Networking key to seven in ten Swedish jobs
Published: 05 May 2014 10:51 GMT+02:00
Updated: 05 May 2014 10:51 GMT+02:00
The job-specific training, known as arbetsmarknadsutbildning, has been one of the more costly initiatives to get job seekers into work, the agency (Arbetsförmedlingen) noted in its annual report.
"It's serious that the most expensive measure no longer increases the chance of finding work," head analyst Mats Wadman told the TT news agency.
Finding jobs through friends, families and business connections still trumped all other ways of finding work. Seven out of ten jobs in Sweden were found through a job seeker's personal network, the report noted.
The agency analyst said there were several reasons why the labour-market training was no longer as effective.
In 2007, the government removed the requirement that 70 percent of job seekers enrolled in labour-market training ended up in employment after 90 days. The reform could have made agency workers less selective in picking job seekers who would get the most out of the training, Wadman theorized.
"It has meant that individual agency workers might not be as careful with the selection," Wadman said.
The demographics of labour-market trainees have also changed, he noted. The measure has been put in place for people who have not completed high school, job seekers older than 55, immigrants born outside the Nordic region, and unemployed people with disabilities - all job-seeker categories deemed to face particular obstacles in finding work.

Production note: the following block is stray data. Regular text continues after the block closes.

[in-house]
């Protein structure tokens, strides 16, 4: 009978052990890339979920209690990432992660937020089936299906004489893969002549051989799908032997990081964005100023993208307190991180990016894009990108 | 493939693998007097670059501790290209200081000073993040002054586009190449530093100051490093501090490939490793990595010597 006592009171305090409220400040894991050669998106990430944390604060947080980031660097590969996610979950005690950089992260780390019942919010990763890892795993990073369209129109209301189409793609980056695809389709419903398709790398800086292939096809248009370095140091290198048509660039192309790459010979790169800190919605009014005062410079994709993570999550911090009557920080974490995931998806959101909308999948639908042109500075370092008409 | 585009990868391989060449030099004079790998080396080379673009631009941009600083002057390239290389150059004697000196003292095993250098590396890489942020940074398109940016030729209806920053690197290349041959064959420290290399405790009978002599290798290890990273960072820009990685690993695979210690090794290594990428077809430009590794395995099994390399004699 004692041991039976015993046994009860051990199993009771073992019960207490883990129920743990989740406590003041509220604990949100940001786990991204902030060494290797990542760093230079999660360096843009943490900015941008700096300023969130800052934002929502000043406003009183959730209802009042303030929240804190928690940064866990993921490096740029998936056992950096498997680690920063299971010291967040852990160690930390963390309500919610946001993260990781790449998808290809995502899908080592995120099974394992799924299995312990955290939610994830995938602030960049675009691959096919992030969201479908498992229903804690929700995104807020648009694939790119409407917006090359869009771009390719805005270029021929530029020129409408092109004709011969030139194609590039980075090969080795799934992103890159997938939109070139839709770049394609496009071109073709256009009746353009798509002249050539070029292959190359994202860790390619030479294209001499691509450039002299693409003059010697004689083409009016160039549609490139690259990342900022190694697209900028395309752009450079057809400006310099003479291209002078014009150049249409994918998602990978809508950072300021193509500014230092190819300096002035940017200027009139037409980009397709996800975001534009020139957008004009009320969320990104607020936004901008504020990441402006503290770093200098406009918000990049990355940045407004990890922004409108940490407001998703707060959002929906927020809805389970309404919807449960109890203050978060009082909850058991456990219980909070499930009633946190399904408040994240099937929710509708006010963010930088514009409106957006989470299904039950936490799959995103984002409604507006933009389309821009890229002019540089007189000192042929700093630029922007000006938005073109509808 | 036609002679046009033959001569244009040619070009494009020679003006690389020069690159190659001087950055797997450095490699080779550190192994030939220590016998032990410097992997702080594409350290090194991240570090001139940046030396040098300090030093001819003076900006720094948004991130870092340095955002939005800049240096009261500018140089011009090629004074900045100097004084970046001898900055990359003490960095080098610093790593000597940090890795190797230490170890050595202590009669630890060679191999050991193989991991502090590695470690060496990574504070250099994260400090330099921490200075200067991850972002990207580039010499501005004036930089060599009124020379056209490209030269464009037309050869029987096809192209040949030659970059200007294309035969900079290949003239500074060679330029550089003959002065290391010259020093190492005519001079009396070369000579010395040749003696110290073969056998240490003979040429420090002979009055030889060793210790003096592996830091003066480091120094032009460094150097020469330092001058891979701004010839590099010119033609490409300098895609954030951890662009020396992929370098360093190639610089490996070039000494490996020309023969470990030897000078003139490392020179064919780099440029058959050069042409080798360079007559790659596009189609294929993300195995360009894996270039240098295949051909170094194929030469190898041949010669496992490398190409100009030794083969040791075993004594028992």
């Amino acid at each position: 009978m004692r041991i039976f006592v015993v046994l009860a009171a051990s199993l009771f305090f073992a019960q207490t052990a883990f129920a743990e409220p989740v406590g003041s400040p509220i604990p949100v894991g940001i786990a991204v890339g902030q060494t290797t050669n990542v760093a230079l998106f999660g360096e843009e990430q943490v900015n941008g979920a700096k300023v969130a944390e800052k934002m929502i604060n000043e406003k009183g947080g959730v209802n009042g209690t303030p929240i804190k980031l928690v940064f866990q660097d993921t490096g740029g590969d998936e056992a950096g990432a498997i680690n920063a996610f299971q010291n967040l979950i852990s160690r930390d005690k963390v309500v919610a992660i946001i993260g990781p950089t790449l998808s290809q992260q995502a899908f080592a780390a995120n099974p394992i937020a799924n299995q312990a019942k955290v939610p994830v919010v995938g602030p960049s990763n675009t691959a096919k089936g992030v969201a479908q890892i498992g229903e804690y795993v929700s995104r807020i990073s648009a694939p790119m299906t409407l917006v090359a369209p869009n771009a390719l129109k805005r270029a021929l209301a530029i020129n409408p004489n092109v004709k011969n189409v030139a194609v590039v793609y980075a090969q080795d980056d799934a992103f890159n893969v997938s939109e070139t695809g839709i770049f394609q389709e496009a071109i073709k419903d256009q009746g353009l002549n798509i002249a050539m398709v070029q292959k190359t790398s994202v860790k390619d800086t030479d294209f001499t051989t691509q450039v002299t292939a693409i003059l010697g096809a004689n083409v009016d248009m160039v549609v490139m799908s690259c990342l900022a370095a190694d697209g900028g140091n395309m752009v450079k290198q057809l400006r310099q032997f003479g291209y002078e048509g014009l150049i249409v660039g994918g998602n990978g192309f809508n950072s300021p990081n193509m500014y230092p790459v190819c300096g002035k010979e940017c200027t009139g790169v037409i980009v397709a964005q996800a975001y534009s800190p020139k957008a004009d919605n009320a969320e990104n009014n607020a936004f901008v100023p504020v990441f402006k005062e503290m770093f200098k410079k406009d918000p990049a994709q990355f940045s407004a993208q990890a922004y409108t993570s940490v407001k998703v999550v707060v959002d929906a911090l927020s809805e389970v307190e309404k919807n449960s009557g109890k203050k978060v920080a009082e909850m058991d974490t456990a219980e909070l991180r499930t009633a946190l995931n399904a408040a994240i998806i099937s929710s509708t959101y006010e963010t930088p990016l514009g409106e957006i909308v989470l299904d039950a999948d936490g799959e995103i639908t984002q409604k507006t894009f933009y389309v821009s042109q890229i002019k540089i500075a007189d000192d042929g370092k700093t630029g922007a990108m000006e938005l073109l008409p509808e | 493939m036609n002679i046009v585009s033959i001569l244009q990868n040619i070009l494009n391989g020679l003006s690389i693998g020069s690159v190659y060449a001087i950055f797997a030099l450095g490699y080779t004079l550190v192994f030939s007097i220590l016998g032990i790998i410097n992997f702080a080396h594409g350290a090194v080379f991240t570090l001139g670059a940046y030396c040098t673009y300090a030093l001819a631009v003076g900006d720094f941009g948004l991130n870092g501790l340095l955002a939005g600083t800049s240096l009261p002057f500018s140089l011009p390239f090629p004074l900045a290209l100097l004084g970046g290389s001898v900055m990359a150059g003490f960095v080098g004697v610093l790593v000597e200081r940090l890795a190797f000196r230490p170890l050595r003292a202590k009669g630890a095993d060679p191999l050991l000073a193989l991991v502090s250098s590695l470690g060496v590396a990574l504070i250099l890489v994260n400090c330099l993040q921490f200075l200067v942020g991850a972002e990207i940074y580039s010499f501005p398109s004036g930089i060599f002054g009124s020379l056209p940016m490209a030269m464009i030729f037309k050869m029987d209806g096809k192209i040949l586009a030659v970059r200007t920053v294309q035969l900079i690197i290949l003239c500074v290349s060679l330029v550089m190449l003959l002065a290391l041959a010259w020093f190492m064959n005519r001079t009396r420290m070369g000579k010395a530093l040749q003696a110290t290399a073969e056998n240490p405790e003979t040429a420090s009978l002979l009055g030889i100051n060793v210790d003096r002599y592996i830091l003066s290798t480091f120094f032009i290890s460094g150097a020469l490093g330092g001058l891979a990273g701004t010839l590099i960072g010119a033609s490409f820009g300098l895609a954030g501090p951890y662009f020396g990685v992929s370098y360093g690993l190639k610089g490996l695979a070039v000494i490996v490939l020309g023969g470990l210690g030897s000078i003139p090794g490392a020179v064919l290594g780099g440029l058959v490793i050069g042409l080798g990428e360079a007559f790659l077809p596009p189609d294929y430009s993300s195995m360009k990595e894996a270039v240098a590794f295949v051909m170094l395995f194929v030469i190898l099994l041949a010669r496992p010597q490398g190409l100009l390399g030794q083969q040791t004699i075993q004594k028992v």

Wadman said the government had in part instructed the agency to offer the measure to people in vulnerable categories.
"They've put a lot of pressure on the measure being targeted to those who are very far from the labour market," Wadman told TT.
Last year, the agency spent 1.3 billion kronor ($200 million) on buying classes, training courses, and giving job seekers enrolled in the project some financial support (aktivitetsstöd).
The dwindling success rate for labour-market training has also coincided with tough financial times, noted trade union economist Ola Petersson at LO, the umbrella organization for blue-collar unions in Sweden.
"The jobs agency has to work with a lot of people," Petterson said, pegging the current unemployment figures on the centre-right government. "It's not new tools we need, it's new ambitions."
Agency analyst Wadman said Arbetsförmedlingen should review the way it picks people who are offered the training, especially if the measure has become ineffective.
"If it doesn't have an effect we should naturally stop putting tonnes of people in the programme," he said.